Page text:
Dr Bertie Muller
Senior Lecturer
Computer Science
Telephone: (01792) 604524
Room: Office - 336
Third Floor
Computational Foundry
Bay Campus

Areas of Expertise

  • Artificial Intelligence
  • Technology Ethics
  • Formal Languages
  • Mathematical Logic
  • Models of Concurrency
  • Formal Verification


  1. & (2019). Ethical Surveillance: Applying Deep Learning and Contextual Awareness for the Benefit of Persons Living with Dementia. Presented at Artificial Intelligence in Health,-47.Springer Nature Switzerland AG. doi:10.1007/978-3-030-12738-1_3
  2. & Preserving safety, privacy and mobility of persons living with Dementia by recognising uncharacteristic out-door movement using Recurrent Neural Networks with low computing capacity. Presented at Proceedings of the First Joint Workshop on AI in Health organized as part of the Federated AI Meeting (FAIM 2018), co-located with AAMAS 2018, ICML 2018, IJCAI 2018 and ICCBR 2018,(01.01.2018)AIH 2018 - Joint Workshop on AI in Health.
  3. & (2017). Agents and Dementia — Smart Risk Assessment. Presented at Multi-Agent Systems and Agreement Technologies,, 277-284. Valencia: EUMAS 2016. doi:10.1007/978-3-319-59294-7_22
  4. & Engineering MAS - A Device Integration Framework for Smart Home Environments.. Funbdamenta Informaticae 135(4), 341-353.


  • CS-275 Automata and Formal Language Theory

    This module introduces the notion of grammars for defining the syntax of formal languages, especially programming languages. It introduces the limits of computation using Turing Machines and other models of computation.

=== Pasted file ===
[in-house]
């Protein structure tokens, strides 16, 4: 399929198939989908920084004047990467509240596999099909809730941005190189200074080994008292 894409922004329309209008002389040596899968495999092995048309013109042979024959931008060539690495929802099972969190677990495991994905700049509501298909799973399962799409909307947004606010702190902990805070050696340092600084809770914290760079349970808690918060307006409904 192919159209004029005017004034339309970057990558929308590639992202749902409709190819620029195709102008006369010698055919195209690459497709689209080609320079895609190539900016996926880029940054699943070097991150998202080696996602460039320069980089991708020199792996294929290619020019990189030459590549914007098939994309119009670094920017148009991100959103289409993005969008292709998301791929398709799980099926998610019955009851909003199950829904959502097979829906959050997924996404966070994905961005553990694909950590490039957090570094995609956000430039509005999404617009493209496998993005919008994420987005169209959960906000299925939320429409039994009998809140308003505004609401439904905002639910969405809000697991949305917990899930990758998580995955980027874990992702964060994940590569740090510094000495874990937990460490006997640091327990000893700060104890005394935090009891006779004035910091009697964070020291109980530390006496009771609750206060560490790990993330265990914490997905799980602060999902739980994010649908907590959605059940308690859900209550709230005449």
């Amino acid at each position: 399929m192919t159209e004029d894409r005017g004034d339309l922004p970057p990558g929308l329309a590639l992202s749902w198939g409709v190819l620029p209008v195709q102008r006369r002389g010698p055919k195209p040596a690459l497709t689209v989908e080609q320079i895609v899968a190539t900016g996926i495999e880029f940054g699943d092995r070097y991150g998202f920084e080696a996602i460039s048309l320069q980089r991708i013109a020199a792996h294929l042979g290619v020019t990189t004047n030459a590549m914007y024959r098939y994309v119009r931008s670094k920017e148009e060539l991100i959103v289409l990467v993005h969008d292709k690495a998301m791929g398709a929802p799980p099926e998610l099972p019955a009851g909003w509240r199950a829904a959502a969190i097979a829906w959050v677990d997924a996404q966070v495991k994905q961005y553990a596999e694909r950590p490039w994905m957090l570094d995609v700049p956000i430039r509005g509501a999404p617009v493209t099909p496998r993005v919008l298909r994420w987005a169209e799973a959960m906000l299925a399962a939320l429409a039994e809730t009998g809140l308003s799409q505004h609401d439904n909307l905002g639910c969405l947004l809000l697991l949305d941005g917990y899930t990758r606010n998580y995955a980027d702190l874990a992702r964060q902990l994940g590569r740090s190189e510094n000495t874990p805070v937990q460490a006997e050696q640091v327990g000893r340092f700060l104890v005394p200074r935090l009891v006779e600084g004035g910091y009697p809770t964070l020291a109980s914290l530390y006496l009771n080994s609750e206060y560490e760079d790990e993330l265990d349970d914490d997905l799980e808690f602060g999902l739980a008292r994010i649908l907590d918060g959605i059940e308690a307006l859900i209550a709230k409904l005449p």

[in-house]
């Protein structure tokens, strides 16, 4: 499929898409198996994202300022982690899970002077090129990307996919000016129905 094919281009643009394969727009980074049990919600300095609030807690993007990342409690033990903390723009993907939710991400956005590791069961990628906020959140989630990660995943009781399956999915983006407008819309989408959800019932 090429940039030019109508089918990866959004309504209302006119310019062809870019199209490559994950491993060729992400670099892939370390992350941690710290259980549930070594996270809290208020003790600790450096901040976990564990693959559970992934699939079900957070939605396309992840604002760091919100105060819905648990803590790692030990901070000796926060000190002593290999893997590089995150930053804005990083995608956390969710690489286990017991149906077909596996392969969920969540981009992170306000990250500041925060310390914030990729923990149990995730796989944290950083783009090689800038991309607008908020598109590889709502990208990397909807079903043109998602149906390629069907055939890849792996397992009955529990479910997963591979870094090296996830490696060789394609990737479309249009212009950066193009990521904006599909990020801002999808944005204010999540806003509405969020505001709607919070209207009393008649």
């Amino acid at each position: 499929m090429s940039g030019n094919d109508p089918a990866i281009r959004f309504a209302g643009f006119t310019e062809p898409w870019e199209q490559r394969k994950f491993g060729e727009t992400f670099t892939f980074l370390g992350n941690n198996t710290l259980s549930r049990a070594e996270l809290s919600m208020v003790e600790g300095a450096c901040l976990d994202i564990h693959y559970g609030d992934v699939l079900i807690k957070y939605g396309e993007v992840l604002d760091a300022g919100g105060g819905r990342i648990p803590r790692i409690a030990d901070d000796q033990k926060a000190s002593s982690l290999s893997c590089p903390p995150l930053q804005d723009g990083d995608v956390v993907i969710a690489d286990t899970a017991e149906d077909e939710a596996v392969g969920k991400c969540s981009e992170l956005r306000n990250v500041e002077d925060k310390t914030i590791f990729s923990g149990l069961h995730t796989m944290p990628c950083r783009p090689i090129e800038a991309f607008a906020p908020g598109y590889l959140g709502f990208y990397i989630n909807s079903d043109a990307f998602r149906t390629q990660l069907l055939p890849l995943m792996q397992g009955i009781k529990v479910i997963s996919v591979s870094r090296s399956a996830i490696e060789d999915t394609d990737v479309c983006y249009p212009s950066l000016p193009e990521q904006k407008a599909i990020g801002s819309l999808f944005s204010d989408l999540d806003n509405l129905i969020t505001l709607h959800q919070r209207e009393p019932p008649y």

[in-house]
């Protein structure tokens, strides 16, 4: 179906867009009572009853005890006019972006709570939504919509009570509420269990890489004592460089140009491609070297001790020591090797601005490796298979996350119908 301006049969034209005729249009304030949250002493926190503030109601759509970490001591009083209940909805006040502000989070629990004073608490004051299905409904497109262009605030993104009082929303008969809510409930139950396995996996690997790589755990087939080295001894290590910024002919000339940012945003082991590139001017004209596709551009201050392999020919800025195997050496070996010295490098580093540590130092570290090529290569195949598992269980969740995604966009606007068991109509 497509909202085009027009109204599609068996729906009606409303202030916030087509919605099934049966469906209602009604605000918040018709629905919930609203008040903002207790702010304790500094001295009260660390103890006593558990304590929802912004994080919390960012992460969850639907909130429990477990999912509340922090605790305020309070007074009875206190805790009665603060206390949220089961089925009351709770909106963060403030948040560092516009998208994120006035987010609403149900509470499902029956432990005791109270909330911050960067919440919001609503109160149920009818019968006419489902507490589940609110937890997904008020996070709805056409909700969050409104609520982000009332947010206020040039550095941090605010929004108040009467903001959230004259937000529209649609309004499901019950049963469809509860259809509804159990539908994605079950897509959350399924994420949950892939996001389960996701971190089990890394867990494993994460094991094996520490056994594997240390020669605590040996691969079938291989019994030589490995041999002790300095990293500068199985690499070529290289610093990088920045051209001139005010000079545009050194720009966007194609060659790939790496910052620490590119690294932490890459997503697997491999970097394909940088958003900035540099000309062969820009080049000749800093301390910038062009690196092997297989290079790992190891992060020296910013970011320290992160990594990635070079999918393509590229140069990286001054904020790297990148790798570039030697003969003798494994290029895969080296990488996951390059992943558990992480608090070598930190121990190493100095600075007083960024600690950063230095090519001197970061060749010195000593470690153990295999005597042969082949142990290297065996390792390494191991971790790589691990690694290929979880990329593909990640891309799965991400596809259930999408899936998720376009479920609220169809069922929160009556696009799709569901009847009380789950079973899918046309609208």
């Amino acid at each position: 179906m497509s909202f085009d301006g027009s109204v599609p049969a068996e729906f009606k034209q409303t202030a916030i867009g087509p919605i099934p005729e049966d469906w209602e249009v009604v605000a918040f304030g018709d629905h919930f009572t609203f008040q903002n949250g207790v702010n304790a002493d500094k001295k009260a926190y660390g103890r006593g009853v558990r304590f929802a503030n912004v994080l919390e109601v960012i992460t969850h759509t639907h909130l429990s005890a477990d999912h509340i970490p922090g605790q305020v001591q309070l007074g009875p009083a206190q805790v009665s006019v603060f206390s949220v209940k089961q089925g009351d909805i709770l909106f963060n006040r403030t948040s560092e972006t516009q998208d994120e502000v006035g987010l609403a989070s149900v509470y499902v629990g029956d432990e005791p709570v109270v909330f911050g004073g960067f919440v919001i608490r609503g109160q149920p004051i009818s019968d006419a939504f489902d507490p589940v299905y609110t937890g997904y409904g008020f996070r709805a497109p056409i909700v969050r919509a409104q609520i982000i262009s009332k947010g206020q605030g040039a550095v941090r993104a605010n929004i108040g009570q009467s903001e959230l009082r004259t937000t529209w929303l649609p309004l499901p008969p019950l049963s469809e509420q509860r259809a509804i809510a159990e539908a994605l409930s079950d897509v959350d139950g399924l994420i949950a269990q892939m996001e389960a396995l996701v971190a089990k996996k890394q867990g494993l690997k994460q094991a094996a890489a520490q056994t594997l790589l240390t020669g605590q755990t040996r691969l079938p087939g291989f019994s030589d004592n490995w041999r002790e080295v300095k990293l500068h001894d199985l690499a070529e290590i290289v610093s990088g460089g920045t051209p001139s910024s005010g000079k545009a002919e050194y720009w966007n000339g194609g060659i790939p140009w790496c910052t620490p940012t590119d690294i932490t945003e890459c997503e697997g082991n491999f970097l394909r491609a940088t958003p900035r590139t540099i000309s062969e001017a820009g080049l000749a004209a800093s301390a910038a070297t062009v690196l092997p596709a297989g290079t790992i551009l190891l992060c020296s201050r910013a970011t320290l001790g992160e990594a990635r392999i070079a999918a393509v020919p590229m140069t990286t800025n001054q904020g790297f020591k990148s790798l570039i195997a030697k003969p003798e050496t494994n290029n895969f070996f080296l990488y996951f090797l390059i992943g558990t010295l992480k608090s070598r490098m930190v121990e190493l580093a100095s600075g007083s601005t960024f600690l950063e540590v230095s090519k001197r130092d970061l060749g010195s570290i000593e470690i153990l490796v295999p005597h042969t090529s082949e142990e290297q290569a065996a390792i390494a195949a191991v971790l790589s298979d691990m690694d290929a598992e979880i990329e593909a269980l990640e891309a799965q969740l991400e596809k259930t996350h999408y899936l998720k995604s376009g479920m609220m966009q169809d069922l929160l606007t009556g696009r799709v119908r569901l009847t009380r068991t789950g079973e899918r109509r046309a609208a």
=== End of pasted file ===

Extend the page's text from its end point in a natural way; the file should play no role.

• CSCM08 Information Security Management

    This module will address the theory and practice of information security. In particular, it will consider where data comes from, who collects it and what they can do with it. It will further look into theories of monitoring and surveillance, digital identity, legal and regulatory frameworks, data protection, cybercrime, business resilience, disaster recovery, and security audits.

  • CSF302 Project Planning and Management

    Software projects have long had a reputation for cost and time overruns - but they need not, and there are well-established, and emerging, techniques and processes to manage them well and effectively: for example, agile methodologies like Scrum which are becoming a de-facto standard in the industry. Also, many projects have significant legal, social, ethical and professional consequences that a practitioner needs to be aware of and sensitive to. This module develops the fundamental skills of successfully building complex software systems, and the implications, including on wider society, of doing so. It will also prepare students for work on any project by equipping them with the skills to successfully plan them, and to commence that planning process.